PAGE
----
Cinema has offered up few theorists of modernity and urbanism as astute and imaginative as Jia Zhangke, whose ideas are embodied in certain, powerful images. There’s globalization as a depressed theme park in The World (2004) and the recurring presence of a flying saucer zooming over a China locked in a cycle of transformation through demolition, in Still Life (2006) and Ash is Purest White (2018).
Out of Jungle is a neat talisman of his ability to use the ‘frozen time’ of architecture and cinema to convey the architectonics of modernization and its effect on those individuals and communities who are forced to navigate shifting landscapes and social norms and expectations.
It is an ouroboros, composed of snapshots offering glimpses of humanity subsisting through an imposing modernity. We see an elderly man clutching a TV, seated on a bus which pushes through a darkened tunnel until it emerges out onto daylight and a flooded road. The new monumental architecture, towering pylons and industrial chimneys, scratching, cluttering, masking, but not fully blotting out, the mountains and the sky. All the while Teresa Barrozo attunes the hubbub of modern life to a largely electronic score with folk inferences. Sweeping synths and a hurried percussion line mimic the course and speed of roadways and powerlines, while the periodic booming of processed throat singing suggests the totemic might of nature and industry.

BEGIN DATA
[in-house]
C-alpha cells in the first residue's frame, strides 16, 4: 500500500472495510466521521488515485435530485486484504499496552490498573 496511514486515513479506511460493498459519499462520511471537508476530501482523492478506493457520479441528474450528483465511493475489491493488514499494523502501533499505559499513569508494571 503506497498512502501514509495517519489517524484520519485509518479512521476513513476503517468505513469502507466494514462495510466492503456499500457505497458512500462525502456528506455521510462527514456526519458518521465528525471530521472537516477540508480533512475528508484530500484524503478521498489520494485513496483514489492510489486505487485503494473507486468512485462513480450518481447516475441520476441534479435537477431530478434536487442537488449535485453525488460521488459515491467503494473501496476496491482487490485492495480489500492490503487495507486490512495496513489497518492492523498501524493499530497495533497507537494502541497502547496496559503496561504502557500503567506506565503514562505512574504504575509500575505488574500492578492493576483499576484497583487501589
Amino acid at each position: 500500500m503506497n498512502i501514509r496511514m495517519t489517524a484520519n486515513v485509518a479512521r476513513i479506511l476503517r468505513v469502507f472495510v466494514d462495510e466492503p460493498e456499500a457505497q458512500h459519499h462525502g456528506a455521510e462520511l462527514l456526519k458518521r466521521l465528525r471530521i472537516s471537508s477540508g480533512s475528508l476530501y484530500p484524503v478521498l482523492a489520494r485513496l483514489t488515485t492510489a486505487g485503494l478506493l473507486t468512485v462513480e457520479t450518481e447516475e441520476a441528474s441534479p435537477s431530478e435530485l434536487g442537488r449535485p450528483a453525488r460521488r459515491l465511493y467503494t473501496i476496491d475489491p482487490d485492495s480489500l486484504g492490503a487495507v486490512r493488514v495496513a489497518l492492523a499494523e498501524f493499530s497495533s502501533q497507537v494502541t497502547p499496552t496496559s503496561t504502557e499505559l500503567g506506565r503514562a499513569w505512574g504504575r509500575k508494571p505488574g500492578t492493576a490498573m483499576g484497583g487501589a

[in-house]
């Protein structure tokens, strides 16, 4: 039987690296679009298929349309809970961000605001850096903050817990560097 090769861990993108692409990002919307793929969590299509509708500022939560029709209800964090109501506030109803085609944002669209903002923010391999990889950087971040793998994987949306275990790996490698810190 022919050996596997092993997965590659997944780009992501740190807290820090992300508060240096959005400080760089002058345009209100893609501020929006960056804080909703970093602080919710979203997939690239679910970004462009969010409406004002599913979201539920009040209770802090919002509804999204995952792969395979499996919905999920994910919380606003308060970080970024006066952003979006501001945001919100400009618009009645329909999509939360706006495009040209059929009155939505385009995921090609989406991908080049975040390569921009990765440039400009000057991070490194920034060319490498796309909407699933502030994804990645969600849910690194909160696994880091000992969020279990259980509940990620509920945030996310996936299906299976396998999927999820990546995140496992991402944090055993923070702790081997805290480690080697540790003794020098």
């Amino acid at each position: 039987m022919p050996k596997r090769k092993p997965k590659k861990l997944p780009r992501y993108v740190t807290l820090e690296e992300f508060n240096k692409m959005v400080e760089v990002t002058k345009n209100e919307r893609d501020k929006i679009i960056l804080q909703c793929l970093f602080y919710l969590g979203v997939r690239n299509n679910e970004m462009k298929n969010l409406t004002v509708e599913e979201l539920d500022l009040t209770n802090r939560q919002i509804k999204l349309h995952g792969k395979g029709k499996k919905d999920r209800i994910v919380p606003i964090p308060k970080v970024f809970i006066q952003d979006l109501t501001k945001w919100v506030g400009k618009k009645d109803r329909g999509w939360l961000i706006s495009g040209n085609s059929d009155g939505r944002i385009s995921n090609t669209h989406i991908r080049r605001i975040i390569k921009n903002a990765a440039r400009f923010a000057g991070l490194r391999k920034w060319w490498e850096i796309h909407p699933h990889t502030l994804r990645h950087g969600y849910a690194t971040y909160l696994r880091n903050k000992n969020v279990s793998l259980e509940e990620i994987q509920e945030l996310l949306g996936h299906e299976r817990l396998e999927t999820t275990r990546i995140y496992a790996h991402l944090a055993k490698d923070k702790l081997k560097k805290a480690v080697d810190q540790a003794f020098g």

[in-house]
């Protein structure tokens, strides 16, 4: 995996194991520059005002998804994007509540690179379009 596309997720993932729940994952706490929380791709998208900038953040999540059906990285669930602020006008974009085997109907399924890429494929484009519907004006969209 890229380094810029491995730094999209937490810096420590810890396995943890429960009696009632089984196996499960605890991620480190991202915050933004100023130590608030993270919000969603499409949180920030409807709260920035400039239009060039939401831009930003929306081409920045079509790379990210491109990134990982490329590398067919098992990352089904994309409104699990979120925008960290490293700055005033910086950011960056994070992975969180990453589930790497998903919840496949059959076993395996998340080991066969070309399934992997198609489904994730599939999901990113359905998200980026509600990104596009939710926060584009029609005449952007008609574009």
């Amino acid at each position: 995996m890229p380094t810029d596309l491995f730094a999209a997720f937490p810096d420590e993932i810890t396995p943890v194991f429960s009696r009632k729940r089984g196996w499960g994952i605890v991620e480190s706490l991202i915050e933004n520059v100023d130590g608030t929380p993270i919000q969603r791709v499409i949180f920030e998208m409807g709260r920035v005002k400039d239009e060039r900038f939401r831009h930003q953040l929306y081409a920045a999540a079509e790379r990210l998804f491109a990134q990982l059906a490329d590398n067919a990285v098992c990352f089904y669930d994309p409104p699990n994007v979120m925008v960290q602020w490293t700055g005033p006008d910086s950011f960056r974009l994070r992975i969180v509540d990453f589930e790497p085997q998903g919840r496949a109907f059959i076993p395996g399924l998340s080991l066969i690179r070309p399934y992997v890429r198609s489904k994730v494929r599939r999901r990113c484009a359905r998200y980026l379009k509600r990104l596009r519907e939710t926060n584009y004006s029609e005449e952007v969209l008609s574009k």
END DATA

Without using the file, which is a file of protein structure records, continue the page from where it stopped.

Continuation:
Midway there’s a pause. We’re introduced to a family of three in crisis. In a quick succession of shots, we learn the father is ill and see them set out into the concrete jungle and an uncertain failure. The father is played by Liang Jingdong, a regular in Jia’s troupe since Xiao Wu (1997). In the present-day section of his decades-spanning Mountains May Depart (2015), his character is a miner stricken with a lung disease, forcing him and his family into a position of precarity.
Jia returns to this ominous situation but instead of developing or resolving it, repeats it. It’s a reprise which, along with the short’s circular nature, describes a world where mountains do in fact depart, not at the whim of gods but of capital, with the masses callously scattered in their wake. Perhaps a brighter future is possible, to be assembled person to person, not pylon to pylon.